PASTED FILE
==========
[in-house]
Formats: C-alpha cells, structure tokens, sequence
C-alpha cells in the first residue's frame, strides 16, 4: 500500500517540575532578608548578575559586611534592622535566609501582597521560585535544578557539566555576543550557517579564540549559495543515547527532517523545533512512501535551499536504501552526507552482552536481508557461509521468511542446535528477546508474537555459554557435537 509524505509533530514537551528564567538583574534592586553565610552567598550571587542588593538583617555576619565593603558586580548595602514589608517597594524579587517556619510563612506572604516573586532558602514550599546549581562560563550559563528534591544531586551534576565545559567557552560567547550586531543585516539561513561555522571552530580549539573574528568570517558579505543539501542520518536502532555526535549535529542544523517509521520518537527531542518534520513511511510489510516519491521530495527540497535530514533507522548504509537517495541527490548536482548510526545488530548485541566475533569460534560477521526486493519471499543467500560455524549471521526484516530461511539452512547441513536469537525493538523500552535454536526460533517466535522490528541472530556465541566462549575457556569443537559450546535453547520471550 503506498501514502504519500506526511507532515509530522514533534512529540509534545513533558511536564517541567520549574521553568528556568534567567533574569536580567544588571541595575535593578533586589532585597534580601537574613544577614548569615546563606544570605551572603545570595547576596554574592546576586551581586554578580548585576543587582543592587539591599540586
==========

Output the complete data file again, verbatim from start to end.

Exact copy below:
[in-house]
Formats: C-alpha cells, structure tokens, sequence
C-alpha cells in the first residue's frame, strides 16, 4: 500500500517540575532578608548578575559586611534592622535566609501582597521560585535544578557539566555576543550557517579564540549559495543515547527532517523545533512512501535551499536504501552526507552482552536481508557461509521468511542446535528477546508474537555459554557435537 509524505509533530514537551528564567538583574534592586553565610552567598550571587542588593538583617555576619565593603558586580548595602514589608517597594524579587517556619510563612506572604516573586532558602514550599546549581562560563550559563528534591544531586551534576565545559567557552560567547550586531543585516539561513561555522571552530580549539573574528568570517558579505543539501542520518536502532555526535549535529542544523517509521520518537527531542518534520513511511510489510516519491521530495527540497535530514533507522548504509537517495541527490548536482548510526545488530548485541566475533569460534560477521526486493519471499543467500560455524549471521526484516530461511539452512547441513536469537525493538523500552535454536526460533517466535522490528541472530556465541566462549575457556569443537559450546535453547520471550 503506498501514502504519500506526511507532515509530522514533534512529540509534545513533558511536564517541567520549574521553568528556568534567567533574569536580567544588571541595575535593578533586589532585597534580601537574613544577614548569615546563606544570605551572603545570595547576596554574592546576586551581586554578580548585576543587582543592587539591599540586